Tuesday, August 02, 2011

Computational photography

Computational photography


Now a novel approach to photographic imaging is making its way into cameras and smartphones. Computational photography, a subdiscipline of computer graphics, conjures up images rather than simply capturing them. More computer animation than pinhole camera, in other words, though using real light refracted through a lens rather than the virtual sort. The basic premise is to use multiple exposures, and even multiple lenses, to capture information from which photographs may be derived. These data contain a raft of potential pictures which software then converts into what, at first blush, looks like a conventional photo.

The best known example of computational photography is high-dynamic-range (HDR) imaging, which combines multiple photos shot in rapid succession, and at different exposures, into one picture of superior quality.


But HDR is just one way to splice together different images of the same subject, says Marc Levoy of Stanford University, who kickstarted the field in a seminal paper  http://graphics.stanford.edu/papers/light/ he and colleague Pat Hanrahan published in 1996. Since then, aspects of computational photography have moved from academia into commercial products. This, Dr Levoy explains, is mainly down to processing capacity of devices, such as camera-equipped smartphones, growing faster than the quantity of sensors which record light data. "You are getting more computing power per pixel."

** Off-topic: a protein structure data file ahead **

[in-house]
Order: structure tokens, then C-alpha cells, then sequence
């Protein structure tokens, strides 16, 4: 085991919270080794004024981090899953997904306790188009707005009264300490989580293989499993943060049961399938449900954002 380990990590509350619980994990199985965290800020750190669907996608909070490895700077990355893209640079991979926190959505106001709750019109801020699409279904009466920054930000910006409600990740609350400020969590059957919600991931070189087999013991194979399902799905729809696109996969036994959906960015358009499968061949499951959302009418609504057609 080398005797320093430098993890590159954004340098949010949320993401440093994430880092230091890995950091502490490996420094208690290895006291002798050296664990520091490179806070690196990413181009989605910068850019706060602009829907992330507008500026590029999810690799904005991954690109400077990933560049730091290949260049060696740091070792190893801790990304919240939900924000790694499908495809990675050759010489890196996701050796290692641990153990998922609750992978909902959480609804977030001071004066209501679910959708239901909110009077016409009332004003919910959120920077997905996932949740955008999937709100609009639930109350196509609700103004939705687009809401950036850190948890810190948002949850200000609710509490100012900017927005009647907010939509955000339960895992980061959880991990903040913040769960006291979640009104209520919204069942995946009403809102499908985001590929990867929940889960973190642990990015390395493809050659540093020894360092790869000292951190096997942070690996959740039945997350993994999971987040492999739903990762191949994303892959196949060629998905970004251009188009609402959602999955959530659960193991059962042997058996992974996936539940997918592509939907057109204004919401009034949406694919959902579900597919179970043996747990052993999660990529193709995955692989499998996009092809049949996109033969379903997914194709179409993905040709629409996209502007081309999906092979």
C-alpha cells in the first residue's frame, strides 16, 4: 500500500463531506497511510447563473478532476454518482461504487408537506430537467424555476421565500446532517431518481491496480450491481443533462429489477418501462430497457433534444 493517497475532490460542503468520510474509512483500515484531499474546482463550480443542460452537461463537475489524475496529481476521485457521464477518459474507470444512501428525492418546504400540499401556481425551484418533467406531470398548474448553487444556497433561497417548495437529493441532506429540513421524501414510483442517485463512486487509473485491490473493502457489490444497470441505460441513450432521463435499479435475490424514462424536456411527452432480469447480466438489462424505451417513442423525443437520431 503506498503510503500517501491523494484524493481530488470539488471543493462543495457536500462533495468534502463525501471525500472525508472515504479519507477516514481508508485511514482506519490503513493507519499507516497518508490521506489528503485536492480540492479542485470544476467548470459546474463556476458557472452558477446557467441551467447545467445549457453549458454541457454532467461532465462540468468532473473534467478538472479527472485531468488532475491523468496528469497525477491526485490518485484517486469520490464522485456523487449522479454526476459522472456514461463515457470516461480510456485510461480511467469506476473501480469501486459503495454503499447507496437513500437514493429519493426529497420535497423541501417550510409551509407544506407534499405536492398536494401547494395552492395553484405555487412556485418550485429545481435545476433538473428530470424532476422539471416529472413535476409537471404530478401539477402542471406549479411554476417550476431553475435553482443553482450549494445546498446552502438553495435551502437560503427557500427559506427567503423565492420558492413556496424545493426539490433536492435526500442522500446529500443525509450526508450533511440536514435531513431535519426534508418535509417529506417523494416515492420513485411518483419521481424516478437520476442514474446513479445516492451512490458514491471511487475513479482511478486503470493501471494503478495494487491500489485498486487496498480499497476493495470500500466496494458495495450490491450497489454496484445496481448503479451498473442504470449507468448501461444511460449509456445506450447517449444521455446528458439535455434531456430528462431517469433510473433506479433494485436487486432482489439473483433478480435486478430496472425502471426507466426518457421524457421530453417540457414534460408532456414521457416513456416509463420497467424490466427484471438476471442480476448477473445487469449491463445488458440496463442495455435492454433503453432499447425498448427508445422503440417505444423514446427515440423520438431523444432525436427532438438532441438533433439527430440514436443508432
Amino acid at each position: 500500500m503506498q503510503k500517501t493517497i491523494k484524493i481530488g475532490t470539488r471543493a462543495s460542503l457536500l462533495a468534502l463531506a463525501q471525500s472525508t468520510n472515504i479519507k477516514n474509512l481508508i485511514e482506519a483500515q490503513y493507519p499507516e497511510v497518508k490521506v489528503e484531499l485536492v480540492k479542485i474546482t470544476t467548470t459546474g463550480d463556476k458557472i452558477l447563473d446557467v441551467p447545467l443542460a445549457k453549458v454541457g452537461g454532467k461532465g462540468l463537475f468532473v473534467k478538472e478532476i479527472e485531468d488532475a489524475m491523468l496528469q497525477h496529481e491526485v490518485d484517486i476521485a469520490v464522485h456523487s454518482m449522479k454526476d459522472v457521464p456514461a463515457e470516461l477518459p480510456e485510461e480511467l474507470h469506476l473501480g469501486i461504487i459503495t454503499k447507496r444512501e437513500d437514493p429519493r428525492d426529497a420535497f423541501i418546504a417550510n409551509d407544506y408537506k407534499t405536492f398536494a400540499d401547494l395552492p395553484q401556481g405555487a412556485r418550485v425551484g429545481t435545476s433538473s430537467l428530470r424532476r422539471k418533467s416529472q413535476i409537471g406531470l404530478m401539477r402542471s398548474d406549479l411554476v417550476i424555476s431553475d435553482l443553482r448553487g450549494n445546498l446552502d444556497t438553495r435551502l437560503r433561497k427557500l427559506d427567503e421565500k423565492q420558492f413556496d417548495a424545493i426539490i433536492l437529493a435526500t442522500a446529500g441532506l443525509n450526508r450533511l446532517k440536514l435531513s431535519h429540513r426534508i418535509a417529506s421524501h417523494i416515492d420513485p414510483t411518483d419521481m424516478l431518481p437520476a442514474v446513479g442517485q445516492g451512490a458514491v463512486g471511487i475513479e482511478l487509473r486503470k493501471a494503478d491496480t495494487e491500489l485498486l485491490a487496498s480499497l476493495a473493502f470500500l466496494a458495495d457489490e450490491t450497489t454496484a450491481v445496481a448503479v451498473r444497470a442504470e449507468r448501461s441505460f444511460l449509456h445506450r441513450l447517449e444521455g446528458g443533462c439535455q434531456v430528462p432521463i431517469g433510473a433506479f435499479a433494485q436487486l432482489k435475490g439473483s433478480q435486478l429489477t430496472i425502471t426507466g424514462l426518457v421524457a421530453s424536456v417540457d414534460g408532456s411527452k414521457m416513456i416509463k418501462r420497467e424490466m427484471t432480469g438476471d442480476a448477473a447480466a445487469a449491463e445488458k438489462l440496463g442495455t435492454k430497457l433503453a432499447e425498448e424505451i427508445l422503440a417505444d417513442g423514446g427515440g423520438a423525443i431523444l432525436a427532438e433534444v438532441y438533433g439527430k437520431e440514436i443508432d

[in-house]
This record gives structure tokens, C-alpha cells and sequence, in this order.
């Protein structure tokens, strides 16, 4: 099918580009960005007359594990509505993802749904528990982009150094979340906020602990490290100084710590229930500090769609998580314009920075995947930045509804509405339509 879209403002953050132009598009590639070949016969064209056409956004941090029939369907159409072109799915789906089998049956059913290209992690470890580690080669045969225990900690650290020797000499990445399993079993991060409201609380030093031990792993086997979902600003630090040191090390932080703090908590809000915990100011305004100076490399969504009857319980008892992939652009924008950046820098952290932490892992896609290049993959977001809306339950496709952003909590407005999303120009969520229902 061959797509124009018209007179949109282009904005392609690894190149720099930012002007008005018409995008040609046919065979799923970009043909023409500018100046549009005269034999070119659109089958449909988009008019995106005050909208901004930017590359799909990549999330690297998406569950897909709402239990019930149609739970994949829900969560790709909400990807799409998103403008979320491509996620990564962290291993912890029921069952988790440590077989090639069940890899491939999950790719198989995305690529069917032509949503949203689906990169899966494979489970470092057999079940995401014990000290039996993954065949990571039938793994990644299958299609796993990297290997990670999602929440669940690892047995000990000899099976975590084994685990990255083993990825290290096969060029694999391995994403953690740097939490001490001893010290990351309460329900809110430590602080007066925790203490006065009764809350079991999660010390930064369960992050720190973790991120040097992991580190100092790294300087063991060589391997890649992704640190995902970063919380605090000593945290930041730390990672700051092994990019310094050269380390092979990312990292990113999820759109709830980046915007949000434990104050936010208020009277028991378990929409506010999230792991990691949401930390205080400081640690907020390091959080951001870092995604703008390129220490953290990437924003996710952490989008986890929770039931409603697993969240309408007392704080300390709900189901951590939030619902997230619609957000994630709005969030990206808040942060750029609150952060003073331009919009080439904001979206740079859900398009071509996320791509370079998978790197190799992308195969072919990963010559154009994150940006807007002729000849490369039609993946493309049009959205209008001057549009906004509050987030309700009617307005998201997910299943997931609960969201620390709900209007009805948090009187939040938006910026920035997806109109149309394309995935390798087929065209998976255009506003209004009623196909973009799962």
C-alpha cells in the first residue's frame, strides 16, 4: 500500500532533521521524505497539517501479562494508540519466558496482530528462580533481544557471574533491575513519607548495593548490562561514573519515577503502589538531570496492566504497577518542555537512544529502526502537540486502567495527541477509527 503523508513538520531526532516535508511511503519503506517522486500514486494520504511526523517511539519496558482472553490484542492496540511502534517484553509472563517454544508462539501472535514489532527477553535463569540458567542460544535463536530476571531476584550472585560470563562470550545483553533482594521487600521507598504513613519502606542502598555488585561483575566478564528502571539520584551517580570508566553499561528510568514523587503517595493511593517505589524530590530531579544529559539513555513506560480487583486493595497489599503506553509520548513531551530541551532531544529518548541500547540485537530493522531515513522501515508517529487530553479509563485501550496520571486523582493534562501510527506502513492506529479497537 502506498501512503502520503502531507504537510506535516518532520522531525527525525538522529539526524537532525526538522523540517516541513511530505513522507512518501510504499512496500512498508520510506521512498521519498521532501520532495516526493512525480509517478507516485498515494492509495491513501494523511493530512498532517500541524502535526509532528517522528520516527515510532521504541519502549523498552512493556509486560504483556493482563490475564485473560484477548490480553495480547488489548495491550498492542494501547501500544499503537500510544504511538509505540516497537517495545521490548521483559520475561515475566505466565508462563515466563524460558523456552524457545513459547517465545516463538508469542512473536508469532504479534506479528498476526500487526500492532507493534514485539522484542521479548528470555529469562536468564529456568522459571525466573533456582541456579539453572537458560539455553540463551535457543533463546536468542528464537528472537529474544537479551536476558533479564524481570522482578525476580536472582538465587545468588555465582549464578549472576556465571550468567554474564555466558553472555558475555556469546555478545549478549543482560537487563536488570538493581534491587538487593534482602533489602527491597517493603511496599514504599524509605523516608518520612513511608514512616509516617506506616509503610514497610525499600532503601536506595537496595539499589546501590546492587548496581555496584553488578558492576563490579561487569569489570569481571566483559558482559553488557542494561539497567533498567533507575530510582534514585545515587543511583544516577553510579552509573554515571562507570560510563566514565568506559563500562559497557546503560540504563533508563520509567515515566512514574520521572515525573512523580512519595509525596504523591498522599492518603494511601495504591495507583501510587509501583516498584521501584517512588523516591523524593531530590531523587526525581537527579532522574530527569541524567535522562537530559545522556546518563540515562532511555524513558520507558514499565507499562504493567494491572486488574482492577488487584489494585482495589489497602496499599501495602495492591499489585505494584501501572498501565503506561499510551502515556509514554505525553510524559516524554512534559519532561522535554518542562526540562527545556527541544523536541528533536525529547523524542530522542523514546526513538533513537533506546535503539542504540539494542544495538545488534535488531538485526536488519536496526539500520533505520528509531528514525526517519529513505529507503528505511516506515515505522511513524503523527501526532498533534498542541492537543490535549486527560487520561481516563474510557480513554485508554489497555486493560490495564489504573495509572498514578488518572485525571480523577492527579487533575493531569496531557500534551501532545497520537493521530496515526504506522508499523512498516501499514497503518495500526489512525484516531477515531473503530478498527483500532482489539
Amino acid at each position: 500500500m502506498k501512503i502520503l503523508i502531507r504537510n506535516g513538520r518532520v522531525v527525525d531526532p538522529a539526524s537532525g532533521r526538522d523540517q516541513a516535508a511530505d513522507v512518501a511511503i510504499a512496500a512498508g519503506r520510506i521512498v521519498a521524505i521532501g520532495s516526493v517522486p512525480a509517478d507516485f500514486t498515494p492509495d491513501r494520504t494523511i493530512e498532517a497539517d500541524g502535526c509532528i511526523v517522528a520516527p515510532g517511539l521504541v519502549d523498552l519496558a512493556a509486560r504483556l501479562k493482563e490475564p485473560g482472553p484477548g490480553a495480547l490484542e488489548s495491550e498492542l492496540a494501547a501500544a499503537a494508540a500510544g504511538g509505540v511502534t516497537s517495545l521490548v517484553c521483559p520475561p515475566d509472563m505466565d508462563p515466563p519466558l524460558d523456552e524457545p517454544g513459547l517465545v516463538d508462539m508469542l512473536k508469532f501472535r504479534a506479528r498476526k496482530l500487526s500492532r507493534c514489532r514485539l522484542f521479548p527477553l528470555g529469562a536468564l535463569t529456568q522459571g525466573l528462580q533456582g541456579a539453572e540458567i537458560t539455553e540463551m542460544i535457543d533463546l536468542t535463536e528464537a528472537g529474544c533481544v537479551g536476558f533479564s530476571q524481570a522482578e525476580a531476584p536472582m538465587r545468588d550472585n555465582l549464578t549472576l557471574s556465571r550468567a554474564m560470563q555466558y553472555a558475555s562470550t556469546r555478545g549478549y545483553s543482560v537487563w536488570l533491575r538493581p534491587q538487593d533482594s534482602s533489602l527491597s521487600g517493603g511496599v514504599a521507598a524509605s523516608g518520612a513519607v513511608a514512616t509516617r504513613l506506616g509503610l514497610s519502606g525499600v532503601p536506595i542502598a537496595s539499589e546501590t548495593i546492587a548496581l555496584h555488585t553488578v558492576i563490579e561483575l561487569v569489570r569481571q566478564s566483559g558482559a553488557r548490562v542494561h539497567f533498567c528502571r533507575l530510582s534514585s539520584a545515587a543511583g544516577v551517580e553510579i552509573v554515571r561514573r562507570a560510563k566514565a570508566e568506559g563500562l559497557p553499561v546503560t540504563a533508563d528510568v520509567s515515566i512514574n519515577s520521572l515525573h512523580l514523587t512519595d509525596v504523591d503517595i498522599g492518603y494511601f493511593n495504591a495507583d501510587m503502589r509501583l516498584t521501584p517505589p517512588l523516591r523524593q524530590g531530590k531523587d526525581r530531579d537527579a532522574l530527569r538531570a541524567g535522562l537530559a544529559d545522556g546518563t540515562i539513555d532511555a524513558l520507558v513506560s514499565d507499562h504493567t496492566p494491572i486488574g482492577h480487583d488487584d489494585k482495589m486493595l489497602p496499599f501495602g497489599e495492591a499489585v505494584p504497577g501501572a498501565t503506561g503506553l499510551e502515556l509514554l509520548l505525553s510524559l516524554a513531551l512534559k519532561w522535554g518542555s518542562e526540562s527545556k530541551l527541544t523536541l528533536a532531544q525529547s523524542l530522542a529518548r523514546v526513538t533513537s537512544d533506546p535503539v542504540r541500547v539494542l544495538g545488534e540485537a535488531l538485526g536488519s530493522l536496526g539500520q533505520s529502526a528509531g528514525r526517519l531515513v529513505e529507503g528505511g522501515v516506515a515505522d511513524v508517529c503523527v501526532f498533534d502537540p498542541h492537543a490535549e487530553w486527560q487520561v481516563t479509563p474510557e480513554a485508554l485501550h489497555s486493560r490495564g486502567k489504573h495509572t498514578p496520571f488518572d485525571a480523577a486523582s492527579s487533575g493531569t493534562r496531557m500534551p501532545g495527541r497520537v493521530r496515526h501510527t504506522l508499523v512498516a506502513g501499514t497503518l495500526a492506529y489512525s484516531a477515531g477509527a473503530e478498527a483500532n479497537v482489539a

To show off the potential of some new techniques, Dr Levoy programmed the SynthCam app http://itunes.apple.com/us/app/synthcam/id412992079?mt=8 for the iPhone and iOS devices, which takes a number of successive video frames and processes them into a single, static image that improves on the original in a variety of ways. He and his colleagues have also built several models of Frankencamera http://graphics.stanford.edu/papers/camera20/ : prototypes made using bits of kit found in commercially available devices which use a host of tricks to capture data and turn them into better pictures with clever algorithms. SynthCam and Frankencameras can improve photos taken in low-light conditions, which are usually quite grainy, and create an artificial focus that is absent from the original set of images.

Still, for all the superior results and techniques that computational photography may reveal, Dr Levoy laments, camera-makers have been loth to embrace the new approach. This is poised to change. On June 22nd Ren Ng, a former student of his at Stanford, launched a new company called Lytro http://www.lytro.com/picture_gallery , promising to launch an affordable snapshot camera this autumn.

Rather than use conventional technology, as the Frankencamera does, to take multiple successive exposures and then meld them, Dr Ng has figured out a way to capture lots of images simultaneously. This approach is known as light-field photography, and Lytro's camera will be its first commercial exploration.